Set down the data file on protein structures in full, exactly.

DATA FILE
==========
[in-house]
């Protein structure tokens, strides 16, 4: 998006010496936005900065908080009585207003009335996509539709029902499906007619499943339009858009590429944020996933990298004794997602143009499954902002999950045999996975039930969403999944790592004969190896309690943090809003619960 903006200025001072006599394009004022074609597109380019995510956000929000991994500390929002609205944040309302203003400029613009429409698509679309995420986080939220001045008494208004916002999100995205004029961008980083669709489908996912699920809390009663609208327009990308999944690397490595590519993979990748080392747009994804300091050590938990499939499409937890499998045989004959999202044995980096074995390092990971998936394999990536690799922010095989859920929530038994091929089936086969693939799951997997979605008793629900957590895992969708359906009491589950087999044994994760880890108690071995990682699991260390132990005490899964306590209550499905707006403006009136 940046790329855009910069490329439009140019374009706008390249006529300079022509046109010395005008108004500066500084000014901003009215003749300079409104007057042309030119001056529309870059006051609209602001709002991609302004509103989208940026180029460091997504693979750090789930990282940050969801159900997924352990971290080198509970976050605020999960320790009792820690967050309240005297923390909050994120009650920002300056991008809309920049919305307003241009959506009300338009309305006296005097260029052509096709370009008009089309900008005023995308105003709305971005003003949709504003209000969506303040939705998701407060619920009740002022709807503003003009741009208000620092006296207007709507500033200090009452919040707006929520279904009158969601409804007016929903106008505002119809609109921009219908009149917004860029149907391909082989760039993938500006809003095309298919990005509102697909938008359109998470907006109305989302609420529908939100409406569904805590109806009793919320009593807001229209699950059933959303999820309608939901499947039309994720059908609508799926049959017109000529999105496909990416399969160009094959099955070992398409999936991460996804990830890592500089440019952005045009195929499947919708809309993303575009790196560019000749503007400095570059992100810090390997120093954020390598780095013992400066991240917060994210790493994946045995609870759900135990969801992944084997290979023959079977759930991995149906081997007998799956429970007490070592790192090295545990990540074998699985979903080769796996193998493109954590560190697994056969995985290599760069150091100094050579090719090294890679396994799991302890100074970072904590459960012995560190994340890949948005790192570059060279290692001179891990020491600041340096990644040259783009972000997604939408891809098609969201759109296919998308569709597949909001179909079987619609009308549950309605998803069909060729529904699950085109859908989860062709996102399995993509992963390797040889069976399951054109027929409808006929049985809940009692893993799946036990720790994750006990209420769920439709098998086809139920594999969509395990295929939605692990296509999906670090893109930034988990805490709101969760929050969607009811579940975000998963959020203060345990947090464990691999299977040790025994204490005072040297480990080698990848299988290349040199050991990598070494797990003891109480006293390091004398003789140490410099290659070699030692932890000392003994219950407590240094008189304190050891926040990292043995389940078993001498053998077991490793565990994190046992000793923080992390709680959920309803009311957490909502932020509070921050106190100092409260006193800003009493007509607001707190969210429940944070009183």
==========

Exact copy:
[in-house]
């Protein structure tokens, strides 16, 4: 998006010496936005900065908080009585207003009335996509539709029902499906007619499943339009858009590429944020996933990298004794997602143009499954902002999950045999996975039930969403999944790592004969190896309690943090809003619960 903006200025001072006599394009004022074609597109380019995510956000929000991994500390929002609205944040309302203003400029613009429409698509679309995420986080939220001045008494208004916002999100995205004029961008980083669709489908996912699920809390009663609208327009990308999944690397490595590519993979990748080392747009994804300091050590938990499939499409937890499998045989004959999202044995980096074995390092990971998936394999990536690799922010095989859920929530038994091929089936086969693939799951997997979605008793629900957590895992969708359906009491589950087999044994994760880890108690071995990682699991260390132990005490899964306590209550499905707006403006009136 940046790329855009910069490329439009140019374009706008390249006529300079022509046109010395005008108004500066500084000014901003009215003749300079409104007057042309030119001056529309870059006051609209602001709002991609302004509103989208940026180029460091997504693979750090789930990282940050969801159900997924352990971290080198509970976050605020999960320790009792820690967050309240005297923390909050994120009650920002300056991008809309920049919305307003241009959506009300338009309305006296005097260029052509096709370009008009089309900008005023995308105003709305971005003003949709504003209000969506303040939705998701407060619920009740002022709807503003003009741009208000620092006296207007709507500033200090009452919040707006929520279904009158969601409804007016929903106008505002119809609109921009219908009149917004860029149907391909082989760039993938500006809003095309298919990005509102697909938008359109998470907006109305989302609420529908939100409406569904805590109806009793919320009593807001229209699950059933959303999820309608939901499947039309994720059908609508799926049959017109000529999105496909990416399969160009094959099955070992398409999936991460996804990830890592500089440019952005045009195929499947919708809309993303575009790196560019000749503007400095570059992100810090390997120093954020390598780095013992400066991240917060994210790493994946045995609870759900135990969801992944084997290979023959079977759930991995149906081997007998799956429970007490070592790192090295545990990540074998699985979903080769796996193998493109954590560190697994056969995985290599760069150091100094050579090719090294890679396994799991302890100074970072904590459960012995560190994340890949948005790192570059060279290692001179891990020491600041340096990644040259783009972000997604939408891809098609969201759109296919998308569709597949909001179909079987619609009308549950309605998803069909060729529904699950085109859908989860062709996102399995993509992963390797040889069976399951054109027929409808006929049985809940009692893993799946036990720790994750006990209420769920439709098998086809139920594999969509395990295929939605692990296509999906670090893109930034988990805490709101969760929050969607009811579940975000998963959020203060345990947090464990691999299977040790025994204490005072040297480990080698990848299988290349040199050991990598070494797990003891109480006293390091004398003789140490410099290659070699030692932890000392003994219950407590240094008189304190050891926040990292043995389940078993001498053998077991490793565990994190046992000793923080992390709680959920309803009311957490909502932020509070921050106190100092409260006193800003009493007509607001707190969210429940944070009183």